c. Resourcing state institutions to support the ambitions of those who want to pursue enterprise and
d. Growing the capacity of the private sector to create jobs

21. How will we do this? Through initiatives under the Ghana CARES "Obaatanpa" programme, particularly YouStart. The YouStart isn't just a political sound bite. It's one of the central missions of this Government.

22. Never in our Nation's history has there been a commitment of this size (approx. GHS 10 billion) and scale towards extending opportunity for the Youth.

Our chequered history with enterprise

23. I know that we are an enterprising people.

24. In the 1992 book "An Economic History of Ghana from the Earliest times", the author Francis Agbodeka, the first man to obtain a doctorate from the University of Ghana, identified that "before the Gold Coast became a British Colony in 1874, we had an indigenous enterprise culture with a thriving industrial spirit".

25. Similarly, Professor Albert Adu Boahen, in his 1987 book "African Perspectives on Colonialism", revealed that the Gold Coast was producing its building materials, soap, beads, iron tools and cloth for export to Europe and the Mediterranean World. We also had our own well-established manufacturing industries.

26. So, what happened? How did we transition from being "self-sufficient" in our pre-colonial days to predominantly importers by the end of the 20th century?

27. The answer is simple. We stopped believing in the power of the Ghanaian Entrepreneur.

28. First, the colonial administrative policies made it virtually impossible for Ghanaians to be involved in entrepreneurial activities. Then, once we attained independence, we "experimented" with African socialism, which demanded a more interventionist approach by the State and left our entrepreneurs behind.

29. The assumption in the early 1960s was the State could "capture the commanding heights of the Economy". In the end, our average GDP growth from 1960-1969 was 3.0%, compared to 4.6% in Sub Saharan Africa. In addition, capital was directed more towards supporting State-Owned Enterprises (SOEs) than building local businesses.

30. The Busia government was the first to realise "something had to be done". They passed the Ghanaian Business Promotion Act (Act 334 of 1970), which reserved specific economic activity fields for Ghanaians and introduced the Small Business Loan Scheme (SBLS) to serve as a source of funds for Ghanaians to promote enterprise growth among the population.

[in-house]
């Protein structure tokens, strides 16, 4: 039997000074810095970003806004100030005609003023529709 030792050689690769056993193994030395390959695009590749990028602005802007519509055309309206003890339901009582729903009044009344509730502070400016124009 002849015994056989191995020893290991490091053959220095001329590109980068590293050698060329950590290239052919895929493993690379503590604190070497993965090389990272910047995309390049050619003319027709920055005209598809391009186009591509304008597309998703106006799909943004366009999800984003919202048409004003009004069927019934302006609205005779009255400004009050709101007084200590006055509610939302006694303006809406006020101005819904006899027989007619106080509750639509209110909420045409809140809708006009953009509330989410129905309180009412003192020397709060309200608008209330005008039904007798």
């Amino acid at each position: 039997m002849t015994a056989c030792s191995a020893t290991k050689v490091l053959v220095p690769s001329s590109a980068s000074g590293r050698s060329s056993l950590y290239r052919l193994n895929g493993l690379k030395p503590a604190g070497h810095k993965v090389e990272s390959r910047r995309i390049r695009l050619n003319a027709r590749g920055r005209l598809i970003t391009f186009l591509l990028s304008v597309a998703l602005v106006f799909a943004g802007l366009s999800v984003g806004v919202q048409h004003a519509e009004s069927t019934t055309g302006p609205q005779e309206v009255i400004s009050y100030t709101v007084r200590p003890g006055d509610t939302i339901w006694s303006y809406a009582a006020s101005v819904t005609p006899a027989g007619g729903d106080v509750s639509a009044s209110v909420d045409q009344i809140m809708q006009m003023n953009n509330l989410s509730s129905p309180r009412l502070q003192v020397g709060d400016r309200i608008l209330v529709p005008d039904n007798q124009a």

31. Back then, we weren't using "entrepreneur"; it was more "businessman". Indeed, during this period, we saw the rise of "businessmen" like John Maxwell Addo Sr in Okaishie, who set up JM Addo & Sons Limited. This pharmaceutical distribution company still exists to this day.

32. History tells us that within three years, progress on these pro-local business initiatives was halted as we went back and forth between military and civilian rule for most of the 70s and 80s.

33. By 1994, Professor Albert Adu Boahen described our entrepreneurial culture in an interview by saying, "we have businessmen being oppressed, high taxation, high-interest rates and few investments from abroad. How can we expect interest from overseas when investments are not secure, and businesses can be confiscated"?.

34. That is our history. Because of this, our "local hubs" in places like Nsawam have largely not fulfilled their potential, and we can only count a few individuals like Kwabena Darko (Darko Farms) and Dr Kwabena Adjei (Kasapreko) that have kept their businesses running for more than 30 years.

35. So today, we act. With a plan that gives our people the confidence to pursue their ambitions. Our approach to restoring the economy is to back hardworking people; create local businesses, and support existing ones.

36. We need to create a culture and mindset that leaves our young people unafraid to challenge themselves. I'm encouraged by places like Nigeria, where despite issues like unreliable electricity and the internet, the desire to use technology to solve problems brought a new culture of entrepreneurship among young people.

37. Digital payments in Nigeria have surged more than fivefold since 2014, hitting 105 trillion naira ($256 billion) by 2019. According to the Economist, companies based in Lagos like Flutterwave and Paga are attracting more than $100 million valuations. Nigerians own these businesses.

38. I know we can do the same here; all we need is to give people opportunity.

39. Will it come cheap? – definitely not.

40. In the 2022 budget Government outlined its intention to use proceeds from the E-levy to fund young business owners through the YouStart programme. Even with these intentions, you all saw what happened in Parliament last year.